Follow in Van Gogh’s footsteps on an off-the-beaten-track Netherlands tour

As the Dutch queen reopens the Netherlands’ Van Gogh Village museum, Lucy Shrimpton gets on the lesser-known art trail and discovers there was plenty of drama before the ear and the pistol

Wednesday 31 May 2023 15:05 BST
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<p>Etten-Leur, where the Van Gogh family resettled </p>

Etten-Leur, where the Van Gogh family resettled

If cemeteries are travel’s greatest source of stories, real or imagined, I’m saying that nowhere is this truer than in the shade of a modest Dutch Reformed church in the south of the Netherlands. Because among the headstones, lying as flat as the country itself, is one that marks the final resting place of Vincent van Gogh.

Or so it might seem to anyone but the eagle-eyed historian, who’d know that painter Vincent wasn’t actually born in 1852, or the linguist, who’d know that kinder means child. Both are clues that this isn’t in fact the burial site of the Vincent, but of a namesake: his stillborn brother, born one year previously, to the very day.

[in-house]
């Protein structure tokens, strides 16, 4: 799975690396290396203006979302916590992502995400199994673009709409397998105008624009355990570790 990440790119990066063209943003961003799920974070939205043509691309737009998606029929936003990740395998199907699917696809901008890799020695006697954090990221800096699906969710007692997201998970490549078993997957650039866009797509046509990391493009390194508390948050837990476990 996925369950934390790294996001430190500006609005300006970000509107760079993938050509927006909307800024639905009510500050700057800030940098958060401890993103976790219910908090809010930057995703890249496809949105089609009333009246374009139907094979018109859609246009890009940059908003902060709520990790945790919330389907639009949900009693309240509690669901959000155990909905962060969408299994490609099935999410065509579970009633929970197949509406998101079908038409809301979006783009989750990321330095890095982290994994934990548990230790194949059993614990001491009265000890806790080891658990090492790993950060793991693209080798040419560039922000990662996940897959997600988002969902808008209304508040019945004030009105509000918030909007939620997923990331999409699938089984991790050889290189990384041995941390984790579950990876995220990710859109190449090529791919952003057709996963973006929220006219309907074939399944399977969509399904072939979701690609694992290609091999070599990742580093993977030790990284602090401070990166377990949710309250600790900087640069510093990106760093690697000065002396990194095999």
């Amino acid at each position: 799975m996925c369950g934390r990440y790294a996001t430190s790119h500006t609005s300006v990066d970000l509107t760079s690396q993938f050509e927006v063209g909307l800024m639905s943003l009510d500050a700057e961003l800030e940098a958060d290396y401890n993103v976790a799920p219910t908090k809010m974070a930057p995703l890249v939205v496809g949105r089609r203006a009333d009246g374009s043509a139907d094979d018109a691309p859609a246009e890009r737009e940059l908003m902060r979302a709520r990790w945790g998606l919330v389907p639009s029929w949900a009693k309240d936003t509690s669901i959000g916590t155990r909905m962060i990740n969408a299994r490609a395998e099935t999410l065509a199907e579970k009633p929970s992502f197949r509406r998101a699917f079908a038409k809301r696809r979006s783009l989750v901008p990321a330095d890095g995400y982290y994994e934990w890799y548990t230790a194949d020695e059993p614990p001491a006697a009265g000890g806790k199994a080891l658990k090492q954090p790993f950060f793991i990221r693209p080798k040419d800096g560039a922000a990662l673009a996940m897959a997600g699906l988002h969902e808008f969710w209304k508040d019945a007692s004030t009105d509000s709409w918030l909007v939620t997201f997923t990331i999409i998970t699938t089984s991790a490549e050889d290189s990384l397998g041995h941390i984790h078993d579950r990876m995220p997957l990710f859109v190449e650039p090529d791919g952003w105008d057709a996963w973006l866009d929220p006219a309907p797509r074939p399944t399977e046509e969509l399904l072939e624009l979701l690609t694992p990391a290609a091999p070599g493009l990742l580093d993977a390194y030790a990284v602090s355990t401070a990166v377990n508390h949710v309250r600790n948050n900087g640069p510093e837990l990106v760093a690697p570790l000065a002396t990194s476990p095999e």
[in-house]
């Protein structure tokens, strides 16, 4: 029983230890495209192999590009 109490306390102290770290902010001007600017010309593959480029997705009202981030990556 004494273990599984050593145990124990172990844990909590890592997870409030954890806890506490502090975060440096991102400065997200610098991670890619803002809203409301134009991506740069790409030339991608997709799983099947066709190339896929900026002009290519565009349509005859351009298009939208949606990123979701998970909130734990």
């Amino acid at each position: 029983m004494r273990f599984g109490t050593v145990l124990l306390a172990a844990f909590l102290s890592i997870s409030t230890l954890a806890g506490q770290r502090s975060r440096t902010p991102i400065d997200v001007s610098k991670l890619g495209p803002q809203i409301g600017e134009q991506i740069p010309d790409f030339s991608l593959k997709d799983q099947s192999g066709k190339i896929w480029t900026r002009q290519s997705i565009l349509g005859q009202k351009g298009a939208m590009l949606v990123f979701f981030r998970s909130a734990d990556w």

I’m in Zundert, an unassuming village in the province of Brabant, where the iconic Vincent was born 170 years ago. Lesser known than Arles in Provence, where he painted Sunflowers and famously did away with his ear, and perhaps than Auvers-sur-Oise, near Paris, where he painted Wheatfield with Crows and tragically took his own life, his hometown is the bedrock backstory crucial to our understanding of the young and rebellious yet passionate and optimistic Van Gogh, and of his perpetual mission to be closer to love, purpose and nature.

The parsonage, Vincent’s family home in Nuenen

Just as I’m contemplating the conflicting emotions Vincent’s mother must have felt on the day her second son was born, I’m enlightened on another brother, Theo, as I stand beneath his wall-spanning photographic portrait on the site of the artist’s childhood home next door to the churchyard.

Among carefully curated quotes, tokens from nature (the boy Vincent rarely returned home post-ramble without a spider, nest or plant), and contemporary artistic interpretations, our guide casually mentions something I’ve never heard before: a suggestion that, in later life, art dealer Theo was kind enough to let Vincent think his paintings were selling successfully. It’s a twist in the tale, given the commonly held belief that only one was ever sold in his lifetime.